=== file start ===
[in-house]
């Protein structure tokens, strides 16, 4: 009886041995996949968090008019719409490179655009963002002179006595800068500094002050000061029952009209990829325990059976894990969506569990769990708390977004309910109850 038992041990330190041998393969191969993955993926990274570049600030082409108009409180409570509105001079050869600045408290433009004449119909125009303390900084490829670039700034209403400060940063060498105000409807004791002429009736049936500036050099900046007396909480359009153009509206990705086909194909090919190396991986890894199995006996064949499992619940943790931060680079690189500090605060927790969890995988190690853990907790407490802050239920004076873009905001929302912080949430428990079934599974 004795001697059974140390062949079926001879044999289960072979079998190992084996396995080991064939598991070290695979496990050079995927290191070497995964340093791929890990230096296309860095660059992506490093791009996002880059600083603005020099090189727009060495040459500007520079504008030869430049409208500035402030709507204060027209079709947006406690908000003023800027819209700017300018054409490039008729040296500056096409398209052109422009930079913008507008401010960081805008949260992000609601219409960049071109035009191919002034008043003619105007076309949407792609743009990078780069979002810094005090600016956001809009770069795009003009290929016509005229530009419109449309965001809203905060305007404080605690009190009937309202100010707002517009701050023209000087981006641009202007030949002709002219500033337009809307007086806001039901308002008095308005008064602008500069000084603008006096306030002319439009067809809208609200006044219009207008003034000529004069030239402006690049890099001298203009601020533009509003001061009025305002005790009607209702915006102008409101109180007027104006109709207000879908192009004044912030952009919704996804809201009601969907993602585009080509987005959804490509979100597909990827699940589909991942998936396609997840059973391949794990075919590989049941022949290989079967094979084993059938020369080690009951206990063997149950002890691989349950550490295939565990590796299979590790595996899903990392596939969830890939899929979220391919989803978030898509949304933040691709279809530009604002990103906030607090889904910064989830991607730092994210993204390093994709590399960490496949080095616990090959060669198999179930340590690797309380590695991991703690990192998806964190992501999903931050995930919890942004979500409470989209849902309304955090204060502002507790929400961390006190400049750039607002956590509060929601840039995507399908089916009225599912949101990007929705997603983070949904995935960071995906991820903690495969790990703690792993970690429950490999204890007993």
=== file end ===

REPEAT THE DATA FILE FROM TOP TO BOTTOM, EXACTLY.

[in-house]
């Protein structure tokens, strides 16, 4: 009886041995996949968090008019719409490179655009963002002179006595800068500094002050000061029952009209990829325990059976894990969506569990769990708390977004309910109850 038992041990330190041998393969191969993955993926990274570049600030082409108009409180409570509105001079050869600045408290433009004449119909125009303390900084490829670039700034209403400060940063060498105000409807004791002429009736049936500036050099900046007396909480359009153009509206990705086909194909090919190396991986890894199995006996064949499992619940943790931060680079690189500090605060927790969890995988190690853990907790407490802050239920004076873009905001929302912080949430428990079934599974 004795001697059974140390062949079926001879044999289960072979079998190992084996396995080991064939598991070290695979496990050079995927290191070497995964340093791929890990230096296309860095660059992506490093791009996002880059600083603005020099090189727009060495040459500007520079504008030869430049409208500035402030709507204060027209079709947006406690908000003023800027819209700017300018054409490039008729040296500056096409398209052109422009930079913008507008401010960081805008949260992000609601219409960049071109035009191919002034008043003619105007076309949407792609743009990078780069979002810094005090600016956001809009770069795009003009290929016509005229530009419109449309965001809203905060305007404080605690009190009937309202100010707002517009701050023209000087981006641009202007030949002709002219500033337009809307007086806001039901308002008095308005008064602008500069000084603008006096306030002319439009067809809208609200006044219009207008003034000529004069030239402006690049890099001298203009601020533009509003001061009025305002005790009607209702915006102008409101109180007027104006109709207000879908192009004044912030952009919704996804809201009601969907993602585009080509987005959804490509979100597909990827699940589909991942998936396609997840059973391949794990075919590989049941022949290989079967094979084993059938020369080690009951206990063997149950002890691989349950550490295939565990590796299979590790595996899903990392596939969830890939899929979220391919989803978030898509949304933040691709279809530009604002990103906030607090889904910064989830991607730092994210993204390093994709590399960490496949080095616990090959060669198999179930340590690797309380590695991991703690990192998806964190992501999903931050995930919890942004979500409470989209849902309304955090204060502002507790929400961390006190400049750039607002956590509060929601840039995507399908089916009225599912949101990007929705997603983070949904995935960071995906991820903690495969790990703690792993970690429950490999204890007993």